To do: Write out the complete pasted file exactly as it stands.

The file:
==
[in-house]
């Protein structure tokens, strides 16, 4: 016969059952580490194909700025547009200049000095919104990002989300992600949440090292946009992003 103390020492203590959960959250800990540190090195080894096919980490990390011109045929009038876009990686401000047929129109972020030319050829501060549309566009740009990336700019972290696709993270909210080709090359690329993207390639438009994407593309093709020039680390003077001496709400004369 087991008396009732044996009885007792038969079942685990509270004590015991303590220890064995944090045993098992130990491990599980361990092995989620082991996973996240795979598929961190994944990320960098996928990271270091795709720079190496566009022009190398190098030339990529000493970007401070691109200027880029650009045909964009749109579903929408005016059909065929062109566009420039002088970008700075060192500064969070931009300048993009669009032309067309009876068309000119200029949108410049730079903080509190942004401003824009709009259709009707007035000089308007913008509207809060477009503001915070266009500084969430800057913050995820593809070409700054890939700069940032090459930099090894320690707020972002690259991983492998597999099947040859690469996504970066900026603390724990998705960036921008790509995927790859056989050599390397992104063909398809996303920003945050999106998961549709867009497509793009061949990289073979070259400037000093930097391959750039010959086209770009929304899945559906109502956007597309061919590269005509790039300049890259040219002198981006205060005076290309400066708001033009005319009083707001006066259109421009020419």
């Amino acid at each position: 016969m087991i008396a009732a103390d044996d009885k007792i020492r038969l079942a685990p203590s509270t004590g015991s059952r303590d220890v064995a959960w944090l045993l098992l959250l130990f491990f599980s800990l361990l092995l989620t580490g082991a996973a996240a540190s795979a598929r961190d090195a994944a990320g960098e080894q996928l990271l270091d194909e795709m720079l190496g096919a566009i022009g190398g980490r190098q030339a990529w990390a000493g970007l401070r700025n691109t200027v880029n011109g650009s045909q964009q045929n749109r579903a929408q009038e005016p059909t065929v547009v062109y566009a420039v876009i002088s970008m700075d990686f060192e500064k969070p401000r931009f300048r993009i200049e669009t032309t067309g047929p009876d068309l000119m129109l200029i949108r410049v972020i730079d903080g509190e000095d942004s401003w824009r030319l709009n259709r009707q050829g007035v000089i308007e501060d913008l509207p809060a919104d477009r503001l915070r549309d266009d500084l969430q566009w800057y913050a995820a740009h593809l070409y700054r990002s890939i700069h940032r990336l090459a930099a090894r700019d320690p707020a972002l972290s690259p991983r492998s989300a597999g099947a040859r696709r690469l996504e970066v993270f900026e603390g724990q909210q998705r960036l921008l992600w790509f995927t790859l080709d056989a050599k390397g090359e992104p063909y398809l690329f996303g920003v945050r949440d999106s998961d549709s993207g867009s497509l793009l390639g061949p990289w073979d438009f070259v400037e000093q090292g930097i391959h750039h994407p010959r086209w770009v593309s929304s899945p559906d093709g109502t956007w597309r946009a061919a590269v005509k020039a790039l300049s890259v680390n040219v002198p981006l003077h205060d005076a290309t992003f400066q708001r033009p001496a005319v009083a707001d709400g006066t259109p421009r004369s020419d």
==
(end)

[in-house]
């Protein structure tokens, strides 16, 4: 016969059952580490194909700025547009200049000095919104990002989300992600949440090292946009992003 103390020492203590959960959250800990540190090195080894096919980490990390011109045929009038876009990686401000047929129109972020030319050829501060549309566009740009990336700019972290696709993270909210080709090359690329993207390639438009994407593309093709020039680390003077001496709400004369 087991008396009732044996009885007792038969079942685990509270004590015991303590220890064995944090045993098992130990491990599980361990092995989620082991996973996240795979598929961190994944990320960098996928990271270091795709720079190496566009022009190398190098030339990529000493970007401070691109200027880029650009045909964009749109579903929408005016059909065929062109566009420039002088970008700075060192500064969070931009300048993009669009032309067309009876068309000119200029949108410049730079903080509190942004401003824009709009259709009707007035000089308007913008509207809060477009503001915070266009500084969430800057913050995820593809070409700054890939700069940032090459930099090894320690707020972002690259991983492998597999099947040859690469996504970066900026603390724990998705960036921008790509995927790859056989050599390397992104063909398809996303920003945050999106998961549709867009497509793009061949990289073979070259400037000093930097391959750039010959086209770009929304899945559906109502956007597309061919590269005509790039300049890259040219002198981006205060005076290309400066708001033009005319009083707001006066259109421009020419």
């Amino acid at each position: 016969m087991i008396a009732a103390d044996d009885k007792i020492r038969l079942a685990p203590s509270t004590g015991s059952r303590d220890v064995a959960w944090l045993l098992l959250l130990f491990f599980s800990l361990l092995l989620t580490g082991a996973a996240a540190s795979a598929r961190d090195a994944a990320g960098e080894q996928l990271l270091d194909e795709m720079l190496g096919a566009i022009g190398g980490r190098q030339a990529w990390a000493g970007l401070r700025n691109t200027v880029n011109g650009s045909q964009q045929n749109r579903a929408q009038e005016p059909t065929v547009v062109y566009a420039v876009i002088s970008m700075d990686f060192e500064k969070p401000r931009f300048r993009i200049e669009t032309t067309g047929p009876d068309l000119m129109l200029i949108r410049v972020i730079d903080g509190e000095d942004s401003w824009r030319l709009n259709r009707q050829g007035v000089i308007e501060d913008l509207p809060a919104d477009r503001l915070r549309d266009d500084l969430q566009w800057y913050a995820a740009h593809l070409y700054r990002s890939i700069h940032r990336l090459a930099a090894r700019d320690p707020a972002l972290s690259p991983r492998s989300a597999g099947a040859r696709r690469l996504e970066v993270f900026e603390g724990q909210q998705r960036l921008l992600w790509f995927t790859l080709d056989a050599k390397g090359e992104p063909y398809l690329f996303g920003v945050r949440d999106s998961d549709s993207g867009s497509l793009l390639g061949p990289w073979d438009f070259v400037e000093q090292g930097i391959h750039h994407p010959r086209w770009v593309s929304s899945p559906d093709g109502t956007w597309r946009a061919a590269v005509k020039a790039l300049s890259v680390n040219v002198p981006l003077h205060d005076a290309t992003f400066q708001r033009p001496a005319v009083a707001d709400g006066t259109p421009r004369s020419d």